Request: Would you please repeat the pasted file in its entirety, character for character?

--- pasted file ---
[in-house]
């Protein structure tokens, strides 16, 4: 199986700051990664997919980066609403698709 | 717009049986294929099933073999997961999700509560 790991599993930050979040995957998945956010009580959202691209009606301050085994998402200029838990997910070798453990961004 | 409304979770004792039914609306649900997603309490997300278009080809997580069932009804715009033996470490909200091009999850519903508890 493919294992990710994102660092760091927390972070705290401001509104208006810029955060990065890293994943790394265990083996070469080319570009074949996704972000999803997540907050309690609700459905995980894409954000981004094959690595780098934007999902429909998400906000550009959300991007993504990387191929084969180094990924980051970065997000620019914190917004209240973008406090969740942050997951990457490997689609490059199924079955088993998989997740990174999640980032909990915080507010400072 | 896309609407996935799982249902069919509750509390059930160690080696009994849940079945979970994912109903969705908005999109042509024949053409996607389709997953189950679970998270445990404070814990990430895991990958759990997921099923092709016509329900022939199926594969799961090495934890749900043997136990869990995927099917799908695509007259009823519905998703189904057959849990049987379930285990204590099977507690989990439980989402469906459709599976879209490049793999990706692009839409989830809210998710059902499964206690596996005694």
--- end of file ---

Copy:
[in-house]
């Protein structure tokens, strides 16, 4: 199986700051990664997919980066609403698709 | 717009049986294929099933073999997961999700509560 790991599993930050979040995957998945956010009580959202691209009606301050085994998402200029838990997910070798453990961004 | 409304979770004792039914609306649900997603309490997300278009080809997580069932009804715009033996470490909200091009999850519903508890 493919294992990710994102660092760091927390972070705290401001509104208006810029955060990065890293994943790394265990083996070469080319570009074949996704972000999803997540907050309690609700459905995980894409954000981004094959690595780098934007999902429909998400906000550009959300991007993504990387191929084969180094990924980051970065997000620019914190917004209240973008406090969740942050997951990457490997689609490059199924079955088993998989997740990174999640980032909990915080507010400072 | 896309609407996935799982249902069919509750509390059930160690080696009994849940079945979970994912109903969705908005999109042509024949053409996607389709997953189950679970998270445990404070814990990430895991990958759990997921099923092709016509329900022939199926594969799961090495934890749900043997136990869990995927099917799908695509007259009823519905998703189904057959849990049987379930285990204590099977507690989990439980989402469906459709599976879209490049793999990706692009839409989830809210998710059902499964206690596996005694």